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No movie monster has bounced back more heartily than Chucky. The string of outlandish sequels released since 1988’s “Child’s Play” have found a half-dozen ways for the possessed doll to return for more evil pursuits. The new “Child’s Play” reboot finds one more, with a bigger budget and more audacious satire, but rarely has a movie begged to shed the baggage of its past more than this one. Rather than paying tribute to the original concept, director Lars Klevberg and screenwriter Tyler Burton Smith scribble over Don Mancini’s franchise by turning Chucky into a robot menace — think HAL 9000 with a knife — which raises the question of why they needed to mess with a series that has maintained its own zany rhythms for 30 years.
Say what you will about the “Chucky” movies, but as recently as 2017’s “Cult of Chucky,” Mancini maintained a consistent B-movie inspiration that kept the series in a campy tradition closer to Ed Wood than John Carpenter. The new “Child’s Play” ignores that history in favor of a bigger budget and grander ideas. But even as the cartoonish horror-comedy occasionally lands some playful jabs at modern technology, this oddball blend of ’80s nostalgia and contemporary humor never quite lands the smart-scary balance in its sights.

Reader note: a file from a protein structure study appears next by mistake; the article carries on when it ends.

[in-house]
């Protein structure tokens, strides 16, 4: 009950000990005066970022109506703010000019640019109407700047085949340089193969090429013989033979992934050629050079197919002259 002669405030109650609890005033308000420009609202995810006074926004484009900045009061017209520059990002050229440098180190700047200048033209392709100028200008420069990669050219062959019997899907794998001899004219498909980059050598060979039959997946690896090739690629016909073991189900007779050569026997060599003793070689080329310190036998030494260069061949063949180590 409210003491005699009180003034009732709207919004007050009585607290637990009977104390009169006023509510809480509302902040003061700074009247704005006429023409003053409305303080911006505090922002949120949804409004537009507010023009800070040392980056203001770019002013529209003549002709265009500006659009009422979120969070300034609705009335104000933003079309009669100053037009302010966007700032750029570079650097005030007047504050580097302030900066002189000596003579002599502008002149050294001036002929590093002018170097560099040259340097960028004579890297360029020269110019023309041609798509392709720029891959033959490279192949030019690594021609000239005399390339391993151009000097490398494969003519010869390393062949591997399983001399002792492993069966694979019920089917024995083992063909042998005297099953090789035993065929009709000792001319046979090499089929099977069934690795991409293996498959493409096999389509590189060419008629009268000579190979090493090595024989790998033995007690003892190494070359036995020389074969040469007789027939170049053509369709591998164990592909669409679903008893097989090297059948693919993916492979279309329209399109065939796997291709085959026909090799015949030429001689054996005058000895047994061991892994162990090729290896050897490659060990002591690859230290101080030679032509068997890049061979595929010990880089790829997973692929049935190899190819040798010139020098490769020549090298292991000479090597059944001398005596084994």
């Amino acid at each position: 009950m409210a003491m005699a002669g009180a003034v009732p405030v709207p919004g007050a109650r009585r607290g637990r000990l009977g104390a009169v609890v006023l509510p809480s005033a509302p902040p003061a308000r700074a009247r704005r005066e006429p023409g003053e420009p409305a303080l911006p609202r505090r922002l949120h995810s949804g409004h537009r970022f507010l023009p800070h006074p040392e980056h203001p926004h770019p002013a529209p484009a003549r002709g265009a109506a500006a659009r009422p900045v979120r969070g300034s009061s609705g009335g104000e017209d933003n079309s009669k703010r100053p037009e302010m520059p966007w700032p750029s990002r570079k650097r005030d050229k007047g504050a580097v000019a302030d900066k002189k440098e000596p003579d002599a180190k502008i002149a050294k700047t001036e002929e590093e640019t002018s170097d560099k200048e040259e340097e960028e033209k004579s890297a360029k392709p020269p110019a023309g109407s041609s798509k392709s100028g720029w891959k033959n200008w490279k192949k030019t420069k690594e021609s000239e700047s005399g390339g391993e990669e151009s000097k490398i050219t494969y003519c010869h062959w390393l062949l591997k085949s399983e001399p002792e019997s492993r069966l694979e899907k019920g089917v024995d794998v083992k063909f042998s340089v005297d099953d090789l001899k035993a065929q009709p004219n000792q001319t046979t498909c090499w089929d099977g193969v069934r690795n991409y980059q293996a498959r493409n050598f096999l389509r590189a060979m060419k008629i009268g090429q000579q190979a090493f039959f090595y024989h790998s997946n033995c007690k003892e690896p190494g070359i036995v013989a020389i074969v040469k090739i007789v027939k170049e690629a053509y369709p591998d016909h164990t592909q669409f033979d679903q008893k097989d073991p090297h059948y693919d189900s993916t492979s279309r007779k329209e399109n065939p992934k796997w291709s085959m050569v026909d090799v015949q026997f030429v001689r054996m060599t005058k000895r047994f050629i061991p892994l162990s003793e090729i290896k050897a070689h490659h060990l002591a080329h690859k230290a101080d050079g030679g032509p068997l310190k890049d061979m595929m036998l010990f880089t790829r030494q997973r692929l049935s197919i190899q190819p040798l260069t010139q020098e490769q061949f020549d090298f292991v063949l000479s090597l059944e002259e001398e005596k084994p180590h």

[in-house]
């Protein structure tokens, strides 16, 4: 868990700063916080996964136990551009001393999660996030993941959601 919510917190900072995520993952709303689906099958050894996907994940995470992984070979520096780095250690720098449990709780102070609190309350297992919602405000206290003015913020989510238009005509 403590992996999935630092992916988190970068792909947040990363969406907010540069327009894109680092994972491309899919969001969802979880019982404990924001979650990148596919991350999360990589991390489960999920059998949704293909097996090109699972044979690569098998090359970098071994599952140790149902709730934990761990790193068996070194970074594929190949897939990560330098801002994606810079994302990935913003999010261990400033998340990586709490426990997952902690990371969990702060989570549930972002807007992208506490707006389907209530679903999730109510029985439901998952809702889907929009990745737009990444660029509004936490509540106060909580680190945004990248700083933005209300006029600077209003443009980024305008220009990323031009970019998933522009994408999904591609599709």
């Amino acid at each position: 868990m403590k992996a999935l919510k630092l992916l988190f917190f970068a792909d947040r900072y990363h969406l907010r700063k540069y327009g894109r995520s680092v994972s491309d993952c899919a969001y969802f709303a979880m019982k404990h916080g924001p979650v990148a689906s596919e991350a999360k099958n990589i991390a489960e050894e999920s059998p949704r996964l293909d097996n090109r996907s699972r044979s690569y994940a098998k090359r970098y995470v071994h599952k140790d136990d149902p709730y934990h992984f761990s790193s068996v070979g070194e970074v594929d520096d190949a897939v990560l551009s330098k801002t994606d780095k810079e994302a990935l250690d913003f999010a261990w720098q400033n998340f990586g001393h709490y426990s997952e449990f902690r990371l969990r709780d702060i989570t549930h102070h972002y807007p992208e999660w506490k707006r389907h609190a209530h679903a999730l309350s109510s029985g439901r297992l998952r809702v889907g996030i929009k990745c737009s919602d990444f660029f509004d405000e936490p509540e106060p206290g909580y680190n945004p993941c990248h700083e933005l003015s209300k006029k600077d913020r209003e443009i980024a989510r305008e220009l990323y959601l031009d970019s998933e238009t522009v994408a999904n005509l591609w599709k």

Mom - Karen - Aubrey - Plaza - Points
As bored single mom Karen, the ever-endearing Aubrey Plaza points to the cocky agenda in play, but the Chucky story still belongs to Andy (Gabriel Bateman), the energetic adolescent who’s gifted the doll on his birthday. The son to a very young single mother (“I had a productive sweet 16,” Plaza tells a co-worker), Andy’s given the latest edition of a “Buddi,” a high-tech product equal parts Alexa and Furby, which follows him around the house and begs to be his friend. As the pair just moved into town and...
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